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Nick Giannopoulos

From Wikipedia, the free encyclopedia

Nick Giannopoulos
Born (1963-07-01) 1 July 1963 (age 58)
Melbourne, Victoria, Australia
OccupationComedian, actor, film director
Years active1987-present

Nicholas Giannopoulos (Greek: Νικόλαος "Νίκος" Γιαννόπουλος; born 1 July 1963) is an Australian stand-up comedian, film and TV actor and film director of Greek descent. He is best known for his comedy stage show Wogs Out of Work alongside George Kapiniaris, the television sitcom Acropolis Now and the The Wog Boy film series and has been described as "Australia's leading exponent of "wog" humour".[1][2]

Early life

Giannopoulos was born in Melbourne, Australia, the first-born son of Greek immigrant parents. He grew up in the inner Melbourne suburbs of Fitzroy and Richmond and attended Abbotsford Primary School and Richmond High School.[3] In 1981 he was accepted into the Drama course at Rusden State College where he also was a student in Media Studies.[3] He left Rusden halfway through his course when he auditioned and was accepted into the Drama School at the Victorian College of the Arts, from where he eventually graduated.[3]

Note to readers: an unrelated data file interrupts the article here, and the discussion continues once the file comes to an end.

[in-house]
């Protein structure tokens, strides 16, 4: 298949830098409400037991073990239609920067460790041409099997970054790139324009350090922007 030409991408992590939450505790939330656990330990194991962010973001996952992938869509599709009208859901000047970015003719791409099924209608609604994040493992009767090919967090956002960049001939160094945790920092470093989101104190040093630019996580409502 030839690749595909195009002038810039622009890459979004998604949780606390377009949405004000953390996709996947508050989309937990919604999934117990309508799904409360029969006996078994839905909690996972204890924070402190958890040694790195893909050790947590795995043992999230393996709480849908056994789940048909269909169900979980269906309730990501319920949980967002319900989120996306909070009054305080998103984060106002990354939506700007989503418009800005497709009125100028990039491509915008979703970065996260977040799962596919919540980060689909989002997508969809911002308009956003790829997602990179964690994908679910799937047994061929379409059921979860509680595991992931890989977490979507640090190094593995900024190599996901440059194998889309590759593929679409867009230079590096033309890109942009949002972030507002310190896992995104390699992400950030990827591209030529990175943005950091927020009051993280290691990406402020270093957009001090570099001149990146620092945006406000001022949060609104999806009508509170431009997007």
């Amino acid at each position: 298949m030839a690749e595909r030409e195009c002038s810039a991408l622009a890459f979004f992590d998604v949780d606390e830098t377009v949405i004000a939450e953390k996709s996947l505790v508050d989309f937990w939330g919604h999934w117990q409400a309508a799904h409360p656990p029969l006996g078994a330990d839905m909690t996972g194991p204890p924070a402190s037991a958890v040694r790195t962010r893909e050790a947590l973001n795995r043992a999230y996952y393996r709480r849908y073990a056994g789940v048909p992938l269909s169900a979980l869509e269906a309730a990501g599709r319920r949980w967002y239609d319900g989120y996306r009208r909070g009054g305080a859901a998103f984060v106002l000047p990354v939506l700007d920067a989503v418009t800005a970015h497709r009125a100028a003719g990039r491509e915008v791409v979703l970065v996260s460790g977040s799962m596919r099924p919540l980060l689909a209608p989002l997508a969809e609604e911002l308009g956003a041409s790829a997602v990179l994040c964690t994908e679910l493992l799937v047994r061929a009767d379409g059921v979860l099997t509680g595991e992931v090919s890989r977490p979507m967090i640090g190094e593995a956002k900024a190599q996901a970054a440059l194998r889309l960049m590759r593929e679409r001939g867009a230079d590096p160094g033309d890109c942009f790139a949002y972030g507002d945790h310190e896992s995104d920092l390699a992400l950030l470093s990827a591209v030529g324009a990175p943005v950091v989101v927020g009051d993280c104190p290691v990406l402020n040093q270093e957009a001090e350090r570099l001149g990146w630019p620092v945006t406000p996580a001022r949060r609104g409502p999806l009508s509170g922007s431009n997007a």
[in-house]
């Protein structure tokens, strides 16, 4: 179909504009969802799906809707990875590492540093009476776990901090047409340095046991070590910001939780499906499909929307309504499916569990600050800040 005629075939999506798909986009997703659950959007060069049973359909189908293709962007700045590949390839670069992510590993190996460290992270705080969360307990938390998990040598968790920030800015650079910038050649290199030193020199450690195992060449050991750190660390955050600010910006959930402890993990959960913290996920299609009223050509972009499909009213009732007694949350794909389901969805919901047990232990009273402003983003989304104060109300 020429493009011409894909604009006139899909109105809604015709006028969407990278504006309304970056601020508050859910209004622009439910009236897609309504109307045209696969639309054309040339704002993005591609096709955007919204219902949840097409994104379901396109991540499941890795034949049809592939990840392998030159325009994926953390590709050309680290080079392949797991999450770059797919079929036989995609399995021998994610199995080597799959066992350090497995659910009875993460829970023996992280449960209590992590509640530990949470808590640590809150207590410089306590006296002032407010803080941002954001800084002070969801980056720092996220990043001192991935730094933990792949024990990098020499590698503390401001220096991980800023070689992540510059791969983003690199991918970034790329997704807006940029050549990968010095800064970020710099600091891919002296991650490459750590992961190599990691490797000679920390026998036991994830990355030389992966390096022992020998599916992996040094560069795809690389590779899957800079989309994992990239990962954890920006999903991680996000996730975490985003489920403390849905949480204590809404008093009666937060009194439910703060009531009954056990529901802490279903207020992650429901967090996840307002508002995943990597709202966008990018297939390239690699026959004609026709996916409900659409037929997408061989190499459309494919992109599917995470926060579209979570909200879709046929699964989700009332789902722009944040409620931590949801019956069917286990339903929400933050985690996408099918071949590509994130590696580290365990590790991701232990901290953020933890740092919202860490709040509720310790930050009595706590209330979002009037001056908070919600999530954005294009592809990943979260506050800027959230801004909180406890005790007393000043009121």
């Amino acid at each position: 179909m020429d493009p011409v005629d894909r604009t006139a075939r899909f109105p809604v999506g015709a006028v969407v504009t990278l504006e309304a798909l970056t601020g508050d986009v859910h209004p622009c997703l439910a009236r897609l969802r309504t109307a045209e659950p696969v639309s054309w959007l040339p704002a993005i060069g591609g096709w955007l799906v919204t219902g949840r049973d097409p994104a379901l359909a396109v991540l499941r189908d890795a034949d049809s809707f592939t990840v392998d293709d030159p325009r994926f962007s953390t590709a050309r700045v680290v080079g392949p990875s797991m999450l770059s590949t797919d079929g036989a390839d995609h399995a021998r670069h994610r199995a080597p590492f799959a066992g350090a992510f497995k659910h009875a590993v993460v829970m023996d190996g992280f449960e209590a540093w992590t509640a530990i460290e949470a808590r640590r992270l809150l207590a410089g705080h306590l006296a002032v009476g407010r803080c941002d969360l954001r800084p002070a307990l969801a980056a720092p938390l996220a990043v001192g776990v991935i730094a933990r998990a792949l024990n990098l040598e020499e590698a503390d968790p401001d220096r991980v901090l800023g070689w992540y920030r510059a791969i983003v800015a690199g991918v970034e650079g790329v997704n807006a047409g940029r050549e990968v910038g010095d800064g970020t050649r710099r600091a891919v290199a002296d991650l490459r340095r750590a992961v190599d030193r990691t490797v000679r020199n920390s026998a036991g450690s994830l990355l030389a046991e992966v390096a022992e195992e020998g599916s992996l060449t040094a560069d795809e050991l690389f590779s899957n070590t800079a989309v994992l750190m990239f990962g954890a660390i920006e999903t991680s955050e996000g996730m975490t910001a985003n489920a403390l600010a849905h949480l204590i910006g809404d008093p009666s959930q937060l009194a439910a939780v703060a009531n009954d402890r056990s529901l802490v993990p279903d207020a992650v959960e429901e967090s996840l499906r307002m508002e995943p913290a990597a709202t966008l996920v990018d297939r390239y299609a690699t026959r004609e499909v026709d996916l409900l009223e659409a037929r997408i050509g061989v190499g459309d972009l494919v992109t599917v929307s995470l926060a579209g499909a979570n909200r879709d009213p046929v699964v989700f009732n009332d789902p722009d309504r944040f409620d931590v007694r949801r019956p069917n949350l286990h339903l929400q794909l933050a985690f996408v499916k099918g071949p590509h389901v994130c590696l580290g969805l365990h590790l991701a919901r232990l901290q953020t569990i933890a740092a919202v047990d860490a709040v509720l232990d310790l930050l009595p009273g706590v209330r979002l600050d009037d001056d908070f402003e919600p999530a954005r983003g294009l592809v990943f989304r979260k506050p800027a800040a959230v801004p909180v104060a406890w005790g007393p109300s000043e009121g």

Giannopoulos co-created and starred in the ground breaking stage show Wogs Out of Work which remains one of the highest grossing Australian created live shows of all time.[4][5] He has followed up Wogs Out of Work with the Wog Boys, Wog-A-Rama and Wog Story stage shows.[6] Giannopoulos has also made appearances at the Melbourne Comedy Festival, as well as co-authored books.[7] In 1990–1991, he toured Australia to full house audiences for eight months as the star of the stage production of Acropolis Now Live Onstage, which he co-produced.[8][9] In 1993–1995, he toured Australia with his ethnic comedy stage show Wog-A-Rama. In the 90s, he toured Australia with his ethnic comedy stage show Wogboys.[2][10]

In 2019, Giannopopulos joined the Shooshi Mango boys and Mary Coustas on stage in a show named Fifty Shades of Ethnic.[11]


Giannopoulos was one of the creators and stars of the television sitcom Acropolis Now. It was a popular TV show based on Greek-Australians maintaining a Greek café in Melbourne. It consisted of 5 seasons with 3 main characters throughout the shows series. The show aired from 1989 until 1992, on Channel Seven. Acropolis Now had higher ratings than 60 Minutes and A Current Affair.[9]